Post-Partum Depression: Do Not Suffer in Silence

The perinatal period and transition to motherhood is a vulnerable time for a mother’s mental health. Women are likely to experience postpartum depression and anxiety if they are socially isolated and perceive themselves as having low social support. It’s natural to feel a jumble of powerful emotions after giving birth, from excitement and joy to fear and anxiety but for some women, those feelings can be so intense that they lead to postpartum depression. PPD can be incredibly isolating and frightening. This condition affects one in seven women.

 It is possible to overcome PPD. Some prompt treatment can help you manage your symptoms and reclaim your life.

In the blog post, we’ll discuss the truth about postpartum depression: what it is, how it feels, and how to get help. We’ll also dispel some of the myths about PPD that can make it difficult for women to seek help. If you think you might be suffering from PPD, please seek help.

 Postpartum Depression

Postpartum depression is a medical condition that many women get after having a baby. Despite its seriousness, it is often misunderstood. Some people think that postpartum depression is just a case of the “baby blues”—that it’s just a passing feeling that goes away after a few weeks. But postpartum depression is much more than that. 

Symptoms of Postpartum Depression

In order to avoid serious health consequences for yourself and your baby, it’s essential to identify the symptoms of postpartum depression early on.

Some of the most common symptoms include:

  • Thoughts of harming yourself and your baby
  • Severe mood swings
  • Excessive crying
  • Withdrawing from family and friends
  • Having trouble bonding with your baby
  • Experiencing intrusive thoughts or flashbacks about the birth experience
  • Feeling like you’re not good enough as a mom
  • Hopelessness
  • Recurrent thoughts of death or suicide

Causes of Postpartum Depression

So what causes postpartum depression? It’s different for everyone, but some of the most common factors include sleep deprivation, hormone fluctuations, and feeling overwhelmed.

It is also important to note that postpartum depression can occur during pregnancy or months after delivery. So if you’re feeling down and like you can’t shake it, please talk to your doctor. You’re not alone.

How Is Postpartum Depression Treated?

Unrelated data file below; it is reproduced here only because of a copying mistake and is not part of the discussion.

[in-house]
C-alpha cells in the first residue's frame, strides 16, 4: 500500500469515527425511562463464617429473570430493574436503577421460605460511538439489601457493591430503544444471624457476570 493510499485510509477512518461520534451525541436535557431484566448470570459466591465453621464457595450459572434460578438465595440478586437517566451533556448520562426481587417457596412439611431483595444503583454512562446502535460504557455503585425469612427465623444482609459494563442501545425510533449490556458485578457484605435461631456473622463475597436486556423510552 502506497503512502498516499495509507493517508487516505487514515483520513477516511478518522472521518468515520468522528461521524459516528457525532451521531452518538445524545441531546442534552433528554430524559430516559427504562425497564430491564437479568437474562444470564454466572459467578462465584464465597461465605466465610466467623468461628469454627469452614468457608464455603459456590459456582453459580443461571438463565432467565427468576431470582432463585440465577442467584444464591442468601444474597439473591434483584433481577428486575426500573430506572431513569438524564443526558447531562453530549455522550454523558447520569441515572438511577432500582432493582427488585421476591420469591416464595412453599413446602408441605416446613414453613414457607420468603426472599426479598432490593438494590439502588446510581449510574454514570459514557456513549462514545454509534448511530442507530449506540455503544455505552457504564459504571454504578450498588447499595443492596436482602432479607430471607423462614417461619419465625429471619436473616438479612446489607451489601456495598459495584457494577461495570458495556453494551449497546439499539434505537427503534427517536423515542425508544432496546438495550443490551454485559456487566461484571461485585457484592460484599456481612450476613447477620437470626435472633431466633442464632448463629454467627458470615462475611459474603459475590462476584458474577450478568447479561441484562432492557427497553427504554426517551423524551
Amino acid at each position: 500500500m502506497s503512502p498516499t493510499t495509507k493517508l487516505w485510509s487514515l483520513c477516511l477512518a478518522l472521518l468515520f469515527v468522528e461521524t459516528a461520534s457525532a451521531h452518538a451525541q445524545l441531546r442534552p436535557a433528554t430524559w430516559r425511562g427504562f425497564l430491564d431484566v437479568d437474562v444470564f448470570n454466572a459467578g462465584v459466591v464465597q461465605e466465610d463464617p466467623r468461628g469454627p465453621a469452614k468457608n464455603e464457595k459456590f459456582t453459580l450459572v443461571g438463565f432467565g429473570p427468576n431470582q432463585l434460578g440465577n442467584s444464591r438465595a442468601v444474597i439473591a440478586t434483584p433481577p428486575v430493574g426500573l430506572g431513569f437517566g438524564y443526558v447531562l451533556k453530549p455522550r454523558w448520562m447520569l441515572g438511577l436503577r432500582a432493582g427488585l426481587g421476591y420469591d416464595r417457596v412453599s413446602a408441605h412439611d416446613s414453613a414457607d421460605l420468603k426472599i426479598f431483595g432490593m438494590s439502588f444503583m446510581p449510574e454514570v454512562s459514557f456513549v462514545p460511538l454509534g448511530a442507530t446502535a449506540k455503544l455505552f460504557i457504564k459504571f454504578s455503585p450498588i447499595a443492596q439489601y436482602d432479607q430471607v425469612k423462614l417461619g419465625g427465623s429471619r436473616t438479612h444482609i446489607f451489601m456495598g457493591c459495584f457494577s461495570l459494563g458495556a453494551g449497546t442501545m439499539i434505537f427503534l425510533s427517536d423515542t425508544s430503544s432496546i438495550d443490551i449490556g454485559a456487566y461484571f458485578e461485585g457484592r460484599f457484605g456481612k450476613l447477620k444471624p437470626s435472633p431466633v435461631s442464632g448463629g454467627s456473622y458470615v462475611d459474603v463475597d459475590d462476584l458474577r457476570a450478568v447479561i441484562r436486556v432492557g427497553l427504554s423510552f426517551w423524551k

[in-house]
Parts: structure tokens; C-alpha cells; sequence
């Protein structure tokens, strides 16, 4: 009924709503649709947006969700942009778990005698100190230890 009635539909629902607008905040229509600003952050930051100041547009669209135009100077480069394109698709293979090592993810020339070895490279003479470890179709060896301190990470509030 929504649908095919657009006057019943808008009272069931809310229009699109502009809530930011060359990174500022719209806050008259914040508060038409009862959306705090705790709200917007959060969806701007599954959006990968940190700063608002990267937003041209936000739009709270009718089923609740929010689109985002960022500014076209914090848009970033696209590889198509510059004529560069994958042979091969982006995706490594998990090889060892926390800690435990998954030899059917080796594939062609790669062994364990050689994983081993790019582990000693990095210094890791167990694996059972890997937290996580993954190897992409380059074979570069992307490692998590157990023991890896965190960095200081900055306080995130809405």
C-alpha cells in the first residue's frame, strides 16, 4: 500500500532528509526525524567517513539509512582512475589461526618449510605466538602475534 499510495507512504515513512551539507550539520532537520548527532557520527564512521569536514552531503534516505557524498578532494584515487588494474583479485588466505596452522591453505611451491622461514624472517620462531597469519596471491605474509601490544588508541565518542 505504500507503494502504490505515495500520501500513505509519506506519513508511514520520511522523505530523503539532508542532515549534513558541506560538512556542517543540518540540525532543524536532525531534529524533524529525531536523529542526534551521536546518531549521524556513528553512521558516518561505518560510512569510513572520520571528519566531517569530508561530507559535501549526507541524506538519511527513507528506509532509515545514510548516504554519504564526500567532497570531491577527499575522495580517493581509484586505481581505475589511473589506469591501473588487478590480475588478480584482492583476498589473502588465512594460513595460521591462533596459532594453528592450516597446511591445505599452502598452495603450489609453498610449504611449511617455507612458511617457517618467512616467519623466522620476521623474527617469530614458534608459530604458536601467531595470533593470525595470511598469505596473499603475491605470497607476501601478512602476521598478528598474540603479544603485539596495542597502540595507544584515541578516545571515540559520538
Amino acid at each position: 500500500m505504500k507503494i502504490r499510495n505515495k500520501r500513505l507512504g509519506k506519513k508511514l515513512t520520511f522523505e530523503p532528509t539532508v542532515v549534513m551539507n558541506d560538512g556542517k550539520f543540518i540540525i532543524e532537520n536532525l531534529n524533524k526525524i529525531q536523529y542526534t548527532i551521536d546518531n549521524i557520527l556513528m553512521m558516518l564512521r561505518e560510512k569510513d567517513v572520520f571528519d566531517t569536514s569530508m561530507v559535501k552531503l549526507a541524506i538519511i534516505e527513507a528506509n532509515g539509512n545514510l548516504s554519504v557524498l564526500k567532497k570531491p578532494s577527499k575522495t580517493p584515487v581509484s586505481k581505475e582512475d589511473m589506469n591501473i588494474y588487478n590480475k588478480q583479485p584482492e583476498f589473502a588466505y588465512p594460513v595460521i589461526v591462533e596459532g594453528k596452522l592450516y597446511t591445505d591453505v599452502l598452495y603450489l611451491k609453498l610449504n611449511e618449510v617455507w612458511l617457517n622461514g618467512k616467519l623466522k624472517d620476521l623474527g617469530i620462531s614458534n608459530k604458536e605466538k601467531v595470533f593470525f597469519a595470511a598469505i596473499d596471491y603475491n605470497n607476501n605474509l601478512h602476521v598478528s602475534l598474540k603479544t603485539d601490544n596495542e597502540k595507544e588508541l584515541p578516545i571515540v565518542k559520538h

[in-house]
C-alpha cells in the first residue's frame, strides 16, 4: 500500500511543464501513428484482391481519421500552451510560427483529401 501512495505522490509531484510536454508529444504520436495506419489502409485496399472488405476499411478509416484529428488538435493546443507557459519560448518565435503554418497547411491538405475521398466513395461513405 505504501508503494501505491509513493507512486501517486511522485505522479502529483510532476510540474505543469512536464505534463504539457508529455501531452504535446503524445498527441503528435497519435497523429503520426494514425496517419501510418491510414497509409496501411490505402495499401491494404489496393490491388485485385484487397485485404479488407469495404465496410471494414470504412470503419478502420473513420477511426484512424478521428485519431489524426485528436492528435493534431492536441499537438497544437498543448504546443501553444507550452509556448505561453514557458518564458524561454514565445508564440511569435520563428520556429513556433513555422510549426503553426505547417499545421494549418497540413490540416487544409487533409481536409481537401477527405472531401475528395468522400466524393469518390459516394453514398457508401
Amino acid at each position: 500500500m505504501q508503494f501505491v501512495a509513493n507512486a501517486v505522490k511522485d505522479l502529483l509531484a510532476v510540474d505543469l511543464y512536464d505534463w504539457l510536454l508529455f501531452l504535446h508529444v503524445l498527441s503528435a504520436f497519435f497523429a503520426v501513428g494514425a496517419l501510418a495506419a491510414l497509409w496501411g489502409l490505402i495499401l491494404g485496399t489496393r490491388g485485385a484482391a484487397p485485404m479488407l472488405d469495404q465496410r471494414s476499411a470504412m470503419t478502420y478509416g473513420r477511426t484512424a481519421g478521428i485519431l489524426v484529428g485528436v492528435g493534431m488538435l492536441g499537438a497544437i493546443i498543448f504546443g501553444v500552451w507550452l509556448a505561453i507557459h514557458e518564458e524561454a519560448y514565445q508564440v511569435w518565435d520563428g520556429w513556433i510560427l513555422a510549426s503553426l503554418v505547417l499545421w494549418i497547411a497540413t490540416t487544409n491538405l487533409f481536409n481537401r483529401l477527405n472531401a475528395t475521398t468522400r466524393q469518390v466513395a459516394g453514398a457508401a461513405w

Postpartum depression is a serious condition that can cause distress for both the mother and the baby. But the good news is that it is treatable. There are several ways to treat postpartum depression, and the treatment depends on severity. Some common treatments include:

  • Counseling
  • Antidepressants
  • Hormone therapy
  • Relaxation techniques

Whatever treatment plan you choose, it’s important to stick with it and get the support you need. Remember, you’re not alone. There are lots of people who can help you through this tough time.  

 Tips for Coping with Postpartum Depression

Several lifestyle changes may relieve your symptoms

Here are a few tips:

1. Keep yourself as a priority

In order to cope with PPD, it is imperative to love yourself. Make time for yourself, even if it’s just a few minutes each day. Relax with a book, take a walk, or take a bath.

2. Set realistic goals

The dishes and toys on the floor can wait. Do not expect yourself to be perfect. Set some realistic expectations, and stick with getting those things crossed off your to-do list.

3. Enjoy some ‘Me Time’

When you have a baby, it can be easy to forget you need time for yourself. Make a habit of getting dressed, leaving the house and running an errand, or visiting a friend on your own.

4. Connect with other moms

 There’s nothing like talking to someone who’s been through it all to make you feel better. Talk therapy is another excellent option. It can allow you to sort out your thoughts and feelings. Find a support group or chat with other moms online.

5. Get plenty of rest

Sleep when you can find the time and take naps to fill the gaps, this is especially important in the early days after giving birth. Make sure that you’re taking breaks and getting as much sleep as possible.

6. Eat healthy foods

 Pick up healthy food items that will help keep your energy up and your mood stable.


You’re not alone.

One in seven women will experience postpartum depression after giving birth. It can feel like you’re the only one going through it, but that’s not the case.  An untreated postpartum mental health condition can negatively impact your ability to care for your new baby and yourself. If you think you might be experiencing postpartum depression, please talk to your doctor. There is always a help available, and you don’t have to suffer in silence.